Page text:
Hundreds of jobs are understood to be at risk at planemaker BAE Systems as part of a review of the management structure.
The company, which employs 11,000 people at its Warton and Samlesbury sites, is said to be poised to make wide-ranging cuts among its executive staff. No official announcements have been made, and the company said today it was communicating with staff about the review.
Chris Boardman, managing director of the Military Air and Information Division, is understood to have told staff that the number of executive roles would be “noticeably reduced”.
One BAE worker said: “Rumours have been around for months about an executive cull.
“Supposedly between 150 and 450 jobs are to go.”
The company employs around 13,000 in the entire division. Of those, around 2,000 are executive positions.
A BAE Systems spokesman said: “BAE Systems continually reviews its operations to ensure we are running as effectively and efficiently as possible.
“The business faces a number of challenges and with an extremely competitive global defence market, affordability is becoming an increasingly key element of securing business.
“To achieve a profitable and sustainable long-term business, success in the market is essential and we need to ensure we are in the best possible position to secure those opportunities.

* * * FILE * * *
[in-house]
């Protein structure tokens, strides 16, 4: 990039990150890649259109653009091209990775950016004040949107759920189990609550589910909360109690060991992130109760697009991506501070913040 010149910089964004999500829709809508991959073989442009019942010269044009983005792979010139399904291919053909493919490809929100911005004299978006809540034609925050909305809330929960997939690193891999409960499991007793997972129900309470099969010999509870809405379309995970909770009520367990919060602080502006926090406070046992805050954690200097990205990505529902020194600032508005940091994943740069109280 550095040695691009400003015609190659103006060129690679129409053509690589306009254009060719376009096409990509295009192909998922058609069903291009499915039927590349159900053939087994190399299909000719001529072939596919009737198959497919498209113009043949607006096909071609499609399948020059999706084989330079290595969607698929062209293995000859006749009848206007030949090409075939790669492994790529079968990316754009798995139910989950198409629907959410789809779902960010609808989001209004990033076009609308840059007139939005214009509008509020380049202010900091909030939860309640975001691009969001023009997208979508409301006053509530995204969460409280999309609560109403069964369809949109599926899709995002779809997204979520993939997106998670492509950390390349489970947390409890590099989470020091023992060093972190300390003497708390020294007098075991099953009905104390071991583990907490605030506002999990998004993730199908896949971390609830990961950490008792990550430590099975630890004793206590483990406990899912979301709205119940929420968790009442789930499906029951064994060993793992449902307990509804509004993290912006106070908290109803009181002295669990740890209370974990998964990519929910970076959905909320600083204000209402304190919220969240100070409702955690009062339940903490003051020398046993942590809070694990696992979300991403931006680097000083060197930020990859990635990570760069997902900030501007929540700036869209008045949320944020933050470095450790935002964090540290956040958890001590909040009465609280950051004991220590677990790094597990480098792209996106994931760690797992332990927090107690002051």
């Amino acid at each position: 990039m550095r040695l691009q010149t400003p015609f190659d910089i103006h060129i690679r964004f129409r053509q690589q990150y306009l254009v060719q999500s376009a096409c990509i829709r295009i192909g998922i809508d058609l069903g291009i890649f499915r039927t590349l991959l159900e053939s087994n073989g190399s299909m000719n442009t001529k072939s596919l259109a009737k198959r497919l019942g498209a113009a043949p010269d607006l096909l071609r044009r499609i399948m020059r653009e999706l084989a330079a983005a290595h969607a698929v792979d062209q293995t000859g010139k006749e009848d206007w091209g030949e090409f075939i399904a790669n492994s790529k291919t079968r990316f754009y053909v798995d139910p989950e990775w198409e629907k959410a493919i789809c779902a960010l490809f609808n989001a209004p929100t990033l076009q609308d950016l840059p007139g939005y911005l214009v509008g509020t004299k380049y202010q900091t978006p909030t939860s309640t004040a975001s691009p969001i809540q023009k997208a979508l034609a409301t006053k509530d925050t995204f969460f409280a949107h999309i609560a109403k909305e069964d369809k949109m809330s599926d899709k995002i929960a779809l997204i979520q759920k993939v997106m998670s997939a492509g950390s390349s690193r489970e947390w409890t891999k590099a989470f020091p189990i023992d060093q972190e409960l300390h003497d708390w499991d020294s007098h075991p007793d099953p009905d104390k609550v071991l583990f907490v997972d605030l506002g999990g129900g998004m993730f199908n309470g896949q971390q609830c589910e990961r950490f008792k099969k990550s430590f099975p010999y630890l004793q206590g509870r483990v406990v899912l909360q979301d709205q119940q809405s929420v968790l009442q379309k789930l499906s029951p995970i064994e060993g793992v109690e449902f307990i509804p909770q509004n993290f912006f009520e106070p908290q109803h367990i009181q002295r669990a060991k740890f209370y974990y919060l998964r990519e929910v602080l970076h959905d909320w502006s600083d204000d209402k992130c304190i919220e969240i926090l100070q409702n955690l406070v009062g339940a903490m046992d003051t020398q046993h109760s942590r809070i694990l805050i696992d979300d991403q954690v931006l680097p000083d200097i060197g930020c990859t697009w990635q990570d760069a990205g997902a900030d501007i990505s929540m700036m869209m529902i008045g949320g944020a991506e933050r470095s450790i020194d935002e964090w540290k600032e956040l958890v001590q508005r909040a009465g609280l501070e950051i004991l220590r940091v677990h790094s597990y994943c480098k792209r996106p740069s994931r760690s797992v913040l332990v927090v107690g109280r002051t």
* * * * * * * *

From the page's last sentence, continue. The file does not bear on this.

“As always, should any issues arise that directly affect our employees then our policy is to communicate with our employees first through the normal channels.”
BAE Systems makes the Eurofighter Typhoon and the Hawk, and part of the American F-35.
Another BAE worker said: “We have heard up to 500 jobs could go by the year end. We will find out more at the end of September.”
The news comes weeks after the group reported a 10 per cent drop in sales in the first half of the year.
The planemaking giant reported sales of £7.6 billion.
Operating profit was £689 million, compared to £752 million in the same period last year.
The company has been hit by defence spending cuts, but has a large order backlog and a £72m contract to work on new radar systems in Typhoons for the RAF.
Ian King, chief executive, said at the time that sales were expected to be weighted towards the second half of the year.
He said recently: “Operationally, the group continues to perform well, benefiting from good programme performance on its large order backlog of almost £40bn.
“We continue to see a high level of activity in international markets, including from our substantial presence in the Kingdom of Saudi Arabia, while the US and UK environments remain more constrained.”
He added: “Sales are anticipated to be weighted towards the second half of 2014, including the timing of Typhoon aircraft deliveries.“
Mr Boardman said recently: “The market for air defence products and services remains highly competitive.
“We are responding to this challenge by enhancing our offering while continuing our focus on cost.”